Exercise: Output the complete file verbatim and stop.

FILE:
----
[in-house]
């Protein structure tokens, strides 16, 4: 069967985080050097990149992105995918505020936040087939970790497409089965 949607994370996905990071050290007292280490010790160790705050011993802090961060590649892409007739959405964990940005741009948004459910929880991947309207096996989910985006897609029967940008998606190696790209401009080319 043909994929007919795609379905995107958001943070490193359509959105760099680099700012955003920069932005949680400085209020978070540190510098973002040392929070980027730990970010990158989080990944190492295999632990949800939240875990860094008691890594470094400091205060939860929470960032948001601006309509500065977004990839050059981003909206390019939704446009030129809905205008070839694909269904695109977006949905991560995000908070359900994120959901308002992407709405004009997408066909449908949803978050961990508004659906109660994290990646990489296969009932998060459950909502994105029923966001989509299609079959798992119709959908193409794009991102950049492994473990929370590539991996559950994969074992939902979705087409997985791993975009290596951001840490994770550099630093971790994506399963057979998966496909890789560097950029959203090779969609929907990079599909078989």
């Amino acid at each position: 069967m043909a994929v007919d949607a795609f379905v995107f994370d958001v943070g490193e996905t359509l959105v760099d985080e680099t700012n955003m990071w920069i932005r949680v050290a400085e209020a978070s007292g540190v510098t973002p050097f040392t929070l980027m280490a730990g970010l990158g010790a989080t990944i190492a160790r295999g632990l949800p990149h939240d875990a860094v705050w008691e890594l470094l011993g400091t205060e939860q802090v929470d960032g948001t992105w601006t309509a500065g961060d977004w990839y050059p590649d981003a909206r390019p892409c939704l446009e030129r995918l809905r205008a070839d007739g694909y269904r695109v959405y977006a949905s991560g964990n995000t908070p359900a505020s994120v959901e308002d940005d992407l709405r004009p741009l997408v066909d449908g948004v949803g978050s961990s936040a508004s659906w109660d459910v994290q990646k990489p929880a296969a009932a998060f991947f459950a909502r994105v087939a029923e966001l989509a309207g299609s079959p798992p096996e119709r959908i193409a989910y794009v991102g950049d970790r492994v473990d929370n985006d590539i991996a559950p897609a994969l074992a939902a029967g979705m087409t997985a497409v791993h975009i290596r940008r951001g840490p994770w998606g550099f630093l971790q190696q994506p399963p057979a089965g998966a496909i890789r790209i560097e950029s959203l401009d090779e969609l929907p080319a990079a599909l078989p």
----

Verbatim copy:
[in-house]
């Protein structure tokens, strides 16, 4: 069967985080050097990149992105995918505020936040087939970790497409089965 949607994370996905990071050290007292280490010790160790705050011993802090961060590649892409007739959405964990940005741009948004459910929880991947309207096996989910985006897609029967940008998606190696790209401009080319 043909994929007919795609379905995107958001943070490193359509959105760099680099700012955003920069932005949680400085209020978070540190510098973002040392929070980027730990970010990158989080990944190492295999632990949800939240875990860094008691890594470094400091205060939860929470960032948001601006309509500065977004990839050059981003909206390019939704446009030129809905205008070839694909269904695109977006949905991560995000908070359900994120959901308002992407709405004009997408066909449908949803978050961990508004659906109660994290990646990489296969009932998060459950909502994105029923966001989509299609079959798992119709959908193409794009991102950049492994473990929370590539991996559950994969074992939902979705087409997985791993975009290596951001840490994770550099630093971790994506399963057979998966496909890789560097950029959203090779969609929907990079599909078989």
């Amino acid at each position: 069967m043909a994929v007919d949607a795609f379905v995107f994370d958001v943070g490193e996905t359509l959105v760099d985080e680099t700012n955003m990071w920069i932005r949680v050290a400085e209020a978070s007292g540190v510098t973002p050097f040392t929070l980027m280490a730990g970010l990158g010790a989080t990944i190492a160790r295999g632990l949800p990149h939240d875990a860094v705050w008691e890594l470094l011993g400091t205060e939860q802090v929470d960032g948001t992105w601006t309509a500065g961060d977004w990839y050059p590649d981003a909206r390019p892409c939704l446009e030129r995918l809905r205008a070839d007739g694909y269904r695109v959405y977006a949905s991560g964990n995000t908070p359900a505020s994120v959901e308002d940005d992407l709405r004009p741009l997408v066909d449908g948004v949803g978050s961990s936040a508004s659906w109660d459910v994290q990646k990489p929880a296969a009932a998060f991947f459950a909502r994105v087939a029923e966001l989509a309207g299609s079959p798992p096996e119709r959908i193409a989910y794009v991102g950049d970790r492994v473990d929370n985006d590539i991996a559950p897609a994969l074992a939902a029967g979705m087409t997985a497409v791993h975009i290596r940008r951001g840490p994770w998606g550099f630093l971790q190696q994506p399963p057979a089965g998966a496909i890789r790209i560097e950029s959203l401009d090779e969609l929907p080319a990079a599909l078989p």